What May / May Not Be Considered in Reaching Findings? RCM 918(c)

  1. bestmilitarydefenseucmjdefenselawyer19Matters properly before the court ( e.g., testimony of witnesses, real and documentary evidence). Does not include documents provided ex parte to the military judge. But see United States v. McCarthy , 37 M.J. 595 (A.F.C.M.R. 1993) (finding no prejudice when military “finds” missing performance evaluation report during deliberations and “adds” it to the record without explaining where he got it).
  2. Specialized knowledge – i.e ., gained by member from source outside court-martial –may not be considered.
    1. United States v. Davis , 19 M.J. 689 (A.C.M.R. 1984). Improper for court member tovisit the crime scene to determine quality of lighting. Convening authority should have ordered an evidentiary hearing to determine whether the accused was prejudiced.
    2. United States v. Johnson , 23 M.J. 327 (C.M.A. 1987). During deliberations,demonstration by member with martial arts expertise did not constitute extraneous prejudicial information where the demonstration was merely an examination and evaluation of evidence already produced.
  3. Member may not communicate with witnesses.
    1. United States v. Elmore , 33 M.J. 387 (C.M.A. 1991). Blood expert witness haddinner with the members. Extensive voir dire established the lack of taint.
    2. United States v. White , 36 M.J. 284 (C.M.A. 1993). Although any contact betweenwitnesses and members gives rise to perceptions of unfairness, it is not automatically disqualifying. In this case the voir dire disclosed in full the innocuous nature of the contact.
  4. Members may not seek information that is not available in open court. United Statesv. Knight , 41 M.J. 867 (Army Ct. Crim. App. 1995). Three members repeatedly quizzed bailiff/driver about matters presented in court out of presence of members, and sought his medical opinion – he was also an EMT – about bruising, which was a key issue in sexual assault prosecution.
  5. Split Plea. Unless the defense requests (or offenses stand in greater – LIOrelationship), panel members may not consider, and should not be told, that the accused earlier plead guilty to some offenses. United States v. Kaiser , 58 M.J. 146 (2003).
  6. Use of providence inquiry statements in mixed plea cases.
    1. Admissions in a plea of guilty to one offense cannot be used as evidence to support afinding of guilty of an essential element of a separate and different offense, but the elements established by the guilty plea inquiry and stipulation of fact may be considered in trial on contested charges, if the pled to charge is LIO of the contested charge. United States v. Abdullah , 37 M.J. 692 (A.C.M.R. 1993) (relying on United States v. Caszatt, 29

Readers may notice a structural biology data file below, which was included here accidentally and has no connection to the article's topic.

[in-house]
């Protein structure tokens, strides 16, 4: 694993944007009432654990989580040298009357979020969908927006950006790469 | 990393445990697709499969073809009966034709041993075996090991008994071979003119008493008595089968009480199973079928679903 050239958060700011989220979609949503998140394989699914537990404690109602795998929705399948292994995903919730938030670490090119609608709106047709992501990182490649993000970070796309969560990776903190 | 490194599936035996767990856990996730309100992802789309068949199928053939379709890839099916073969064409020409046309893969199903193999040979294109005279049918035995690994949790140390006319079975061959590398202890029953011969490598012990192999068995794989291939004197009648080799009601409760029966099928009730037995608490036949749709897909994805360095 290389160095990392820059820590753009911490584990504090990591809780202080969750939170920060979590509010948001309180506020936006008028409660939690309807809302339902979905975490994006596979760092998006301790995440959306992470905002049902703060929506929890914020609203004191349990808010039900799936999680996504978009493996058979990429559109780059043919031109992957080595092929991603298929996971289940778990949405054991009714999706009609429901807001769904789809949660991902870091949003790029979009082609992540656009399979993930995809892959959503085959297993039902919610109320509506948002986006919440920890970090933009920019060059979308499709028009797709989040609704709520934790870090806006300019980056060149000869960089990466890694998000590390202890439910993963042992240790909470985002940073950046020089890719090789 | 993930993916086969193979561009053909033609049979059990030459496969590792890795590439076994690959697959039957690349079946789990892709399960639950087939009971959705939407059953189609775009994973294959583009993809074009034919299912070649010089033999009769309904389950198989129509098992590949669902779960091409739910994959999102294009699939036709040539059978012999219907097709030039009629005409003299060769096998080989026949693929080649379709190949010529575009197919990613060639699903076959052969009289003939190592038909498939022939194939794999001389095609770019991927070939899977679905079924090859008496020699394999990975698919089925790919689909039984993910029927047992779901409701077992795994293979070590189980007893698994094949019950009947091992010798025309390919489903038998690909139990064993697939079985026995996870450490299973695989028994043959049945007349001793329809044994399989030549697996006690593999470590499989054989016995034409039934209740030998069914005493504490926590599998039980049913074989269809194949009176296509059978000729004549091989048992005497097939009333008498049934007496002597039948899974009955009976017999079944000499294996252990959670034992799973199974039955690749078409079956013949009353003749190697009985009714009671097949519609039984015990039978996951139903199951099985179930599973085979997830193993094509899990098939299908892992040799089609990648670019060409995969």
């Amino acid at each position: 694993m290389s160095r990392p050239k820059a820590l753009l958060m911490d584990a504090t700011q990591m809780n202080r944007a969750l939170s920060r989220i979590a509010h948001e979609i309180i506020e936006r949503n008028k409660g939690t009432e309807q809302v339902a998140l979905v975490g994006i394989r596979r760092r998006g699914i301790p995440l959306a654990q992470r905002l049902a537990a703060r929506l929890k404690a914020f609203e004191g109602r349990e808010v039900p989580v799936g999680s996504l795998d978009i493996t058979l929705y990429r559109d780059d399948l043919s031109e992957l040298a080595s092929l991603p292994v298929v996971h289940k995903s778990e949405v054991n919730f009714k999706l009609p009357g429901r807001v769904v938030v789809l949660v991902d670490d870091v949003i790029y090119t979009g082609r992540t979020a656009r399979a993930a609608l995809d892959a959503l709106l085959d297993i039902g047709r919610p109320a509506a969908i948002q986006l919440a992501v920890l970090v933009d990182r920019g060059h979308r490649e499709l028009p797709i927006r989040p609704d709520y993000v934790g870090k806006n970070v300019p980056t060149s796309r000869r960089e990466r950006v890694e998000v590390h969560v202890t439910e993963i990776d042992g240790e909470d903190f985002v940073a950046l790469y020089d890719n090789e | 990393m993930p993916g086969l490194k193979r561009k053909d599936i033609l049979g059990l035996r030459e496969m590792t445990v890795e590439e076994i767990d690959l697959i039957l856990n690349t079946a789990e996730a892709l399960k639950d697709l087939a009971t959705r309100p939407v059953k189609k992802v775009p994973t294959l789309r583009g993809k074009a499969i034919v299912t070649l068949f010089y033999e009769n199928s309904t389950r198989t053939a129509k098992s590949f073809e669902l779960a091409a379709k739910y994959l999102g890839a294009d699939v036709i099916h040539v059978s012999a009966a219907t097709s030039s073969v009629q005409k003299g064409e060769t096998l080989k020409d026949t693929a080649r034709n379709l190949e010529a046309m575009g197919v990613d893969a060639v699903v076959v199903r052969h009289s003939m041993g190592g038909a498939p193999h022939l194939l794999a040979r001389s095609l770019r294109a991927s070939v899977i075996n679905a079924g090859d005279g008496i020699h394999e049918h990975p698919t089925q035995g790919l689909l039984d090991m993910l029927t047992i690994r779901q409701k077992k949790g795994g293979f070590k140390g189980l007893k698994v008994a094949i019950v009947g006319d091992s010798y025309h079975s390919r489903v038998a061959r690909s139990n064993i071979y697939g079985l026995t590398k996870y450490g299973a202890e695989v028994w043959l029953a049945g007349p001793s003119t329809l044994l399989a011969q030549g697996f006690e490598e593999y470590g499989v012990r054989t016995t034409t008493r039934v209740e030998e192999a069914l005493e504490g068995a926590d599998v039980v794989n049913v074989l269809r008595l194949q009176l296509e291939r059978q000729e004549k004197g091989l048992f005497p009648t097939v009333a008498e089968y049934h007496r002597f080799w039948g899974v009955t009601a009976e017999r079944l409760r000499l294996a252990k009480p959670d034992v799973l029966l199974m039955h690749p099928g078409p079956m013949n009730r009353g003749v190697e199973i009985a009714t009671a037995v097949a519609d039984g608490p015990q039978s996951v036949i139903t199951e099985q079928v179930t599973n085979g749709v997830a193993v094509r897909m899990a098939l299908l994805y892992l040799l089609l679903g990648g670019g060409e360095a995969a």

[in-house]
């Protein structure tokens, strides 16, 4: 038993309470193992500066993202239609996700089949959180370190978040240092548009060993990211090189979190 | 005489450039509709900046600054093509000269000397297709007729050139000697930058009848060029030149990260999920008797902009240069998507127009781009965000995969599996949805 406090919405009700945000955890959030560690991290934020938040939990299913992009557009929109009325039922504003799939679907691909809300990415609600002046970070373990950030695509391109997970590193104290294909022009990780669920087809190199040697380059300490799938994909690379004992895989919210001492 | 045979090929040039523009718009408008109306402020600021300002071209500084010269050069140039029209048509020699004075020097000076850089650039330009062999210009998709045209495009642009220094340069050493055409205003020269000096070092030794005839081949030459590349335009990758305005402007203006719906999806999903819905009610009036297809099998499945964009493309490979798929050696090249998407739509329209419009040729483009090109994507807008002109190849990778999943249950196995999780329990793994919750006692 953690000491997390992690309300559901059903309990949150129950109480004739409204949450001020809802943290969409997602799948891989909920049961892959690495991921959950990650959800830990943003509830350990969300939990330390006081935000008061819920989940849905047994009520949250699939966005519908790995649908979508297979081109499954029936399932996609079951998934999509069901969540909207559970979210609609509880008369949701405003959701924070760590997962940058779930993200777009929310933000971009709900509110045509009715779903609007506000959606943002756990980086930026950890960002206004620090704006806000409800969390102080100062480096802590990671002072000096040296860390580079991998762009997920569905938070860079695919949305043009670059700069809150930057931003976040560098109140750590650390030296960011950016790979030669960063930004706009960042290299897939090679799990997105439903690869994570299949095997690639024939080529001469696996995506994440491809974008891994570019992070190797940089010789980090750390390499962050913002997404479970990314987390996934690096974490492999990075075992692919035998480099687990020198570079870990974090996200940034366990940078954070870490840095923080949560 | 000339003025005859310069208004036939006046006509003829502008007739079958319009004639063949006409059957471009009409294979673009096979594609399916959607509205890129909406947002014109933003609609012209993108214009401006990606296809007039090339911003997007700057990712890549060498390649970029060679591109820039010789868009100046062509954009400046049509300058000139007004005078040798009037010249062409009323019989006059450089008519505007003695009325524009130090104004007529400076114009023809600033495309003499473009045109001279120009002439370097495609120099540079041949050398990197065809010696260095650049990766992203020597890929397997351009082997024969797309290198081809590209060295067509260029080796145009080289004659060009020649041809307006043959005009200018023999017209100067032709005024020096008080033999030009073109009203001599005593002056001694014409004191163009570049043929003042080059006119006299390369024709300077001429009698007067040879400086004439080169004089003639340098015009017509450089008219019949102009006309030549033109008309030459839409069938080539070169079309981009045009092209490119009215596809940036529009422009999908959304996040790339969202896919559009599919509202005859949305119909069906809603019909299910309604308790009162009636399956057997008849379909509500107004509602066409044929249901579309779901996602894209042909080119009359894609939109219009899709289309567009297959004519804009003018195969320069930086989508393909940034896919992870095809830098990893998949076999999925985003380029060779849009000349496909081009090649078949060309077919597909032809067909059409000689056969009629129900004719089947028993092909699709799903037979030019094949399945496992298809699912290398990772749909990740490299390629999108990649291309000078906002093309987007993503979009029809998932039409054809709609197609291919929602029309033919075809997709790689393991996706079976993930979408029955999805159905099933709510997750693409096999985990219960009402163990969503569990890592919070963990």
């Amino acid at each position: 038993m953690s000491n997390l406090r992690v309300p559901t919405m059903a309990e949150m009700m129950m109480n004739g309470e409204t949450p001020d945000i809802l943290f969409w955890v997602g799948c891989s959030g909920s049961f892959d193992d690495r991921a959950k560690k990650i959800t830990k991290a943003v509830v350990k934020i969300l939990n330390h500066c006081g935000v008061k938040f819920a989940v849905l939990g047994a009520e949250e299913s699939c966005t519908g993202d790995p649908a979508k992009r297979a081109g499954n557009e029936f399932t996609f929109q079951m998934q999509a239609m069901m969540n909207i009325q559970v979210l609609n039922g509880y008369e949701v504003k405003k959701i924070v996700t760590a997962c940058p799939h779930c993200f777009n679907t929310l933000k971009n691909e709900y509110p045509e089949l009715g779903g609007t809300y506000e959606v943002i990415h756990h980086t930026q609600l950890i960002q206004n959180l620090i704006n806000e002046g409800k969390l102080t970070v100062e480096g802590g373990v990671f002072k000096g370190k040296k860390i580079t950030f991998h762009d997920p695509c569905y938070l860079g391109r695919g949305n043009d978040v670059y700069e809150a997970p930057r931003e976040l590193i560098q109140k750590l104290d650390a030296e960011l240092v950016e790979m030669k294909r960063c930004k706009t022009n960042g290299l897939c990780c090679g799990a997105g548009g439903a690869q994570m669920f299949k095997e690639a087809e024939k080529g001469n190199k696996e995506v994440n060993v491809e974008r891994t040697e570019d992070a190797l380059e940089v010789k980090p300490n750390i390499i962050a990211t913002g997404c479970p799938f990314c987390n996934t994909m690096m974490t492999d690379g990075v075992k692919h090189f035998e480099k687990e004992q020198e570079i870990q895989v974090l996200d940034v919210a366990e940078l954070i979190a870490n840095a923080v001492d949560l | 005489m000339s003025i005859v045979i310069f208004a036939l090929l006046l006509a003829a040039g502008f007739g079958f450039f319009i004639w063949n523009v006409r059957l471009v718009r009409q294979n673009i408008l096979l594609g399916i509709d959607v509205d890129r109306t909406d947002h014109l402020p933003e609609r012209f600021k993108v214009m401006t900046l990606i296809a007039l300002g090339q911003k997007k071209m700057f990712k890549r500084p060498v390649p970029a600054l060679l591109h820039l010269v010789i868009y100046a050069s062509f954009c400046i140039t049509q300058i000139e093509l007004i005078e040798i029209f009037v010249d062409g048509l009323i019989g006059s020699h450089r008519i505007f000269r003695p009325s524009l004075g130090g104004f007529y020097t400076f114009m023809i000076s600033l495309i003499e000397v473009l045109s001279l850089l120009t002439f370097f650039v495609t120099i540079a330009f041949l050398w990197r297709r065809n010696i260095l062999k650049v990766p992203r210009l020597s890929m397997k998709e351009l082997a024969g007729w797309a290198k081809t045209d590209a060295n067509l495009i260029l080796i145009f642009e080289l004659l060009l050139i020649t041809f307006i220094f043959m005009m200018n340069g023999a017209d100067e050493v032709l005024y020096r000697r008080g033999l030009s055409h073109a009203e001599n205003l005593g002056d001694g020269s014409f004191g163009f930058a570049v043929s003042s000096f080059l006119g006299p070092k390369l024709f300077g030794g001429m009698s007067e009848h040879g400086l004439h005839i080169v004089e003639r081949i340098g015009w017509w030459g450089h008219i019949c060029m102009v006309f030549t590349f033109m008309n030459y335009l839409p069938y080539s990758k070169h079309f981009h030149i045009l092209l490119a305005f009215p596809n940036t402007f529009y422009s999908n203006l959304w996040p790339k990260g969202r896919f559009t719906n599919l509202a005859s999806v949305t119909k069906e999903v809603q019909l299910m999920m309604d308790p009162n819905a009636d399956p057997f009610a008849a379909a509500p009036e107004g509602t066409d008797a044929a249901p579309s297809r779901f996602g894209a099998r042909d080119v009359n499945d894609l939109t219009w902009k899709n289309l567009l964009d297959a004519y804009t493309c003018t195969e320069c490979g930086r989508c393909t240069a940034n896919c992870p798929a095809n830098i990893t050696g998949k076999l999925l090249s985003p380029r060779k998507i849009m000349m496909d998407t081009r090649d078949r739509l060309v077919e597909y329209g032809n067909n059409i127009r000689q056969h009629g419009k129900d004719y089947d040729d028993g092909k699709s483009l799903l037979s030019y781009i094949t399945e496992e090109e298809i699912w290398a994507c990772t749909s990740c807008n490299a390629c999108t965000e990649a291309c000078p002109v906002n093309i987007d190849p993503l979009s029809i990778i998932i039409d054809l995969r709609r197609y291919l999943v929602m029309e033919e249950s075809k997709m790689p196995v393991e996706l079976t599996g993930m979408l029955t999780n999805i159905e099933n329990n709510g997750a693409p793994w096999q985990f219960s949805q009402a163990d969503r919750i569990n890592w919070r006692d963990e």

7. M.R. 521, 522 (1960)). See also United States v. Rivera , 23 M.J. 89, 95 (C.M.A. 1986)(guilty plea to one offense can only be considered on findings when the plea is to a lesser included offense of the same specification as to which the plea is being offered into evidence).
  8. Plea of guilty may be used to establish common facts and elements of a greateroffense within the same specification, but may not be used as proof of a separate offense. The elements of a LIO established by guilty plea (but not the accused’s admissions made in support of that plea) can be used to establish common elements of the greater offense. United States v. Ramelb, 44 M.J. 625 (Army Ct. Crim. App. 1996).
  9. Admissions concerning the elements of the LIO made during providence inquiry canbe considered insofar as the admissions relate to common elements of the greater offense, but it was error for the military judge to consider the accused’s admissions that pertained to different elements of the greater offense. United States v. Grijalva, 55 M.J. 223 (2001).
  10. Matters taken into the deliberation room may be considered..bestmilitarydefenseucmjdefenselawyer20
    1. Notes of the court members.
    2. Exhibits admitted into evidence.
    3. Stipulations of fact are taken into the deliberation room so long as the military judgesufficiently ensures that the accused understood the effect of the stipulation of fact entered into with the Government. See United States v. Resch , 65 M.J. 233 (C.A.A.F. 2007).
    4. Testimonial substitutes (depositions, stipulations of expected testimony) do not gointo the deliberation room. See United States v. Austin , 35 M.J. 271 (C.M.A. 1992) (finding that a verbatim transcript of alleged victim’s testimony at pretrial investigation was not an “exhibit” that members could take into the deliberation room).
  11. Fact finder may not consider submitted Chapter 10. United States v. Balagna , 33M.J. 54 (C.M.A. 1991). Character witness acknowledged (upon prodding in open court by MJ) that he could not vouch for accused because had seen a “report.” When asked by the MJ what that report was, the witness responded “a request for Chapter 10.” Court finds no “extraordinary circumstances” requiring the declaration of a mistrial since the “adverse impact can be neutralized by other means.” Id. at 57. The MJ twice instructed the members that the evidence was inadmissible and prior to findings advised the members that it was to be “completely disregarded.” See also United States v. Vasquez , 54 M.J. 303 (C.A.A.F. 2001). I. Findings worksheet is used to assist members in putting findings in order. See Appendix 10, Manual for Courts-Martial, Forms of Findings.